We have Jesus’ promise that if we seek first His kingdom and His righteousness, then all these other things will be added unto us (Mt 6:33). His kingdom is not of this world, and if we seek it from this world we will be sorely disappointed.
Trials are called such because they try our faith to determine how much it is worth, how much dross is mixed with the gold, how much unbelief is mixed with our trust, and how far we are willing to walk with Christ before we, like many of Jesus’ disciples, are unwilling to walk with Him anymore, but instead strike out on our own (Jn 6:66).
Everyone, even unbelievers, experience trials that are the result of living in a sin cursed world. There is nothing inherently Christian about suffering illness, unemployment, financial loss, or the death of a loved one courageously. The afflictions that try the faith of a Christian are not like those which the world experiences, but those that are particularly connected with being a follower of Christ (1 Thes 3:1-4).
These trials require endurance, trust, and patient waiting (Ps 62; Jm 1:2-4; Hb 10:32-36; 1 Pt 2:18-25; 2 Tm 3:10-12). Since we live in a fallen world we share in the same afflictions as unbelievers, but very few have their trust tested by trials that are a result of following Jesus’ call on their life, and that are a result of forsaking all to follow Him. Only those who truly deny self and forsake all to follow Christ can expect to receive the blessing promised to those who deny self and forsake all to follow Christ. Trust is measured by degrees. The apostle Peter is a New Testament example of this.
Peter: Spiritual Pride leads to Spiritual Failure
Peter’s trust failed twice, and both times it was because he took his eyes off of Christ, succumbed to his fears and unbelief, and gave up on Jesus. The first time was on the Sea of Galilee when he took his eyes off of Jesus and focused on the wind and the waves. He only had a “little faith” (Mt 14:31). The second time was in the court of the High Priest at Jesus’ first Jewish trial before Annas (John 18:12-27) when Peter was ashamed and afraid to be identified with Jesus. Both failures came about because Peter thought he possessed more trust than he actually did. Spiritual pride led to Peter’s lack of trust. Confidence in his own abilities and spiritual strength led to his spiritual failure.
We can accomplish what God has called us to do only if we acknowledge our complete dependence on Him, His means, and His power and abandon all self-confidence in our own natural abilities. Unbelief is an absence of trust in God. Spiritual pride is a result of trust in our own abilities instead of God, which is really self-worship and self-idolatry. Both lead towards spiritual failure and giving up on God.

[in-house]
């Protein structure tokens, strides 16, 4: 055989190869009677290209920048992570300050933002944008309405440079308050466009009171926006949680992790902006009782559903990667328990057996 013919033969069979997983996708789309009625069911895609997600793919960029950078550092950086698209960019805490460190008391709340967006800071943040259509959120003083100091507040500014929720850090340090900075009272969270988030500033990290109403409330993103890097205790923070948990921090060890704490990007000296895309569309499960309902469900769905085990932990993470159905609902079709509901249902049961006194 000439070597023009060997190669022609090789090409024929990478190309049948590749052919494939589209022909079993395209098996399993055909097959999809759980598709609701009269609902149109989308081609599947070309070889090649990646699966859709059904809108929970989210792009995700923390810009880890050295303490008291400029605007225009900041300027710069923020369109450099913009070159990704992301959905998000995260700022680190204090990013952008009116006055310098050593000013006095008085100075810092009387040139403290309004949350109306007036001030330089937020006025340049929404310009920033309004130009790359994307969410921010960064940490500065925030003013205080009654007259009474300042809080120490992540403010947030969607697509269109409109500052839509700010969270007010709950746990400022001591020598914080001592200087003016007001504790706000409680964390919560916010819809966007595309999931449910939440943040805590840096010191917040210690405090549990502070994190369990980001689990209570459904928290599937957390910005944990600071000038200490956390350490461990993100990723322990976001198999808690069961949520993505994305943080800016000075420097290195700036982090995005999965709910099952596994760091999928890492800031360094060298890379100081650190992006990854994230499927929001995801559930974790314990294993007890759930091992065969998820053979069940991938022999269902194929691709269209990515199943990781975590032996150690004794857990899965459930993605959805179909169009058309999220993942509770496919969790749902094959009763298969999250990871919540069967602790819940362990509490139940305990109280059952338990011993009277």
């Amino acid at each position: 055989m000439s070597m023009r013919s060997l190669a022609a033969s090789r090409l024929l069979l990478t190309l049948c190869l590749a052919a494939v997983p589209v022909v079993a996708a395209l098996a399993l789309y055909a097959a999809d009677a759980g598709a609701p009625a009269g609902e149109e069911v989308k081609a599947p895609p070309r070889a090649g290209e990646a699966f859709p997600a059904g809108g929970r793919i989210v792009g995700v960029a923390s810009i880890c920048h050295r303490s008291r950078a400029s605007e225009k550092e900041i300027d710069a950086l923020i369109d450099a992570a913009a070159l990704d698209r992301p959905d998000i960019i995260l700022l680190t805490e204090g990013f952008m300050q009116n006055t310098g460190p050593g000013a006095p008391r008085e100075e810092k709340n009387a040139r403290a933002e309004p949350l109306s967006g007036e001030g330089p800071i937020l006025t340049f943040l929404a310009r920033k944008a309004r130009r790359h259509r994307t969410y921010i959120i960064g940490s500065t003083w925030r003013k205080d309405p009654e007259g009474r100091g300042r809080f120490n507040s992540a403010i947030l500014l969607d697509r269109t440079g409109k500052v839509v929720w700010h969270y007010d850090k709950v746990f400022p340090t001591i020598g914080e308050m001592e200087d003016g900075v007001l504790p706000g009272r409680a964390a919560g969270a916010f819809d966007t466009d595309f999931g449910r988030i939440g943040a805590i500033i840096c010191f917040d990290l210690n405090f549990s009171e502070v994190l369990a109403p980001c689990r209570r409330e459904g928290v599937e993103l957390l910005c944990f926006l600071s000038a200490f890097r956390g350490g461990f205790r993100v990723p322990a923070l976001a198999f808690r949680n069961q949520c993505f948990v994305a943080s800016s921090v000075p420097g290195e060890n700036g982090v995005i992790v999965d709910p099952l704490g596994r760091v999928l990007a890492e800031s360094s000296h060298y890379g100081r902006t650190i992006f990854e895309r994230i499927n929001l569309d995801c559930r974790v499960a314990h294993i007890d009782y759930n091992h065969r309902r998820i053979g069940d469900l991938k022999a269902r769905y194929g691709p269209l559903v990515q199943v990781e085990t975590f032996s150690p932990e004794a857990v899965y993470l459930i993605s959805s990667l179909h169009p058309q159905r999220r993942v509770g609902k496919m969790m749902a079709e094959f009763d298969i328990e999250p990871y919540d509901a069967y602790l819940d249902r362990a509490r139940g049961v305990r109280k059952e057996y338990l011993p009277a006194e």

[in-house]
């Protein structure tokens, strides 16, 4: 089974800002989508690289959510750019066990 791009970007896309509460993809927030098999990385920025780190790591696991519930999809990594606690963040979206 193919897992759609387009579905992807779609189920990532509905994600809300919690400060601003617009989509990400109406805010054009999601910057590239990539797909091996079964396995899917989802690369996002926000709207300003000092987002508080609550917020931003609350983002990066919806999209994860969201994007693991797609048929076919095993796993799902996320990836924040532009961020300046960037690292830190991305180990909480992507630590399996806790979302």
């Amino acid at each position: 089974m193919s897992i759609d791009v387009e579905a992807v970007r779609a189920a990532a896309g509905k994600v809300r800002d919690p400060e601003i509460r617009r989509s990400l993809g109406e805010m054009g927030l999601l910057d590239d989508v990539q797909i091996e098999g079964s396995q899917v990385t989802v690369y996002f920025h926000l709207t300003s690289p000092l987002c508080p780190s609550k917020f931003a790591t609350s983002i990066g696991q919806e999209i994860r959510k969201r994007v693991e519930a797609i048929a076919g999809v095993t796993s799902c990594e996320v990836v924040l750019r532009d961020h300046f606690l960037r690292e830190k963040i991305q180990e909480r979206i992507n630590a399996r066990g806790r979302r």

Ben-hadad’s officer suffered physical death as a result of his unbelief. Peter, on the other hand, several years after his denial of Jesus, wrote his first epistle to the churches of Asia which at the time were facing intense Roman persecution. In 1 Peter 4:16 he wrote, “but if anyone suffers as a Christian, let him not feel ashamed, but in that name glorify God.”
If anyone knew what it was to be ashamed of being identified with Jesus it was Peter. It was the lessons he learned from his spiritual failures that allowed him to write three verses later, “Therefore, let those also who suffer according to the will of God entrust their souls to a faithful Creator in doing what is right” (1 Pt 4:19). Peter had learned what it meant to entrust his soul to a faithful Creator. He learned what it meant to really trust, and to not give up on God, no matter how hopeless the circumstances or how counterintuitive it seemed to continue to trust in God’s word of promise.
Peter had learned the difference between an intellectual, self-confident faith and an experiential, dependent faith. But first Peter needed to be stripped of his spiritual pride. The only faith that pleases God is the faith that has nothing else on which to rely but God’s word of promise in His revealed word, and the nature and character of God to be faithful to His word (Hb 11:6; cf. Nm 14:11; Ps 78:19-22).
Why Wait? Because God is Working.
Are you tempted to give up on God? Such temptation comes from two sources; unbelief or spiritual pride, or a combination of both. God does not ask us to do His work, but He does expect us to do the work He has called us to do, and sometimes that work is to patiently wait on Him. When we fail to wait on God and resort to our own schemes and wisdom, we are attempting to do the work God has reserved for Himself. As a result we rob God of the glory due only to Him, we try to counterfeit what only God can do, and attribute our own sin-tainted schemes to God.
When God calls us to a specific task, trial, or ministry he also calls us to trust in Him unconditionally to provide all we need to accomplish the task or endure the trial. Anything less will lead to spiritual failure, giving up on God, and the forfeiture of God’s blessings which He has promised only to those who wait (Ps 25:3). We may even miss God’s intended blessing by just one day.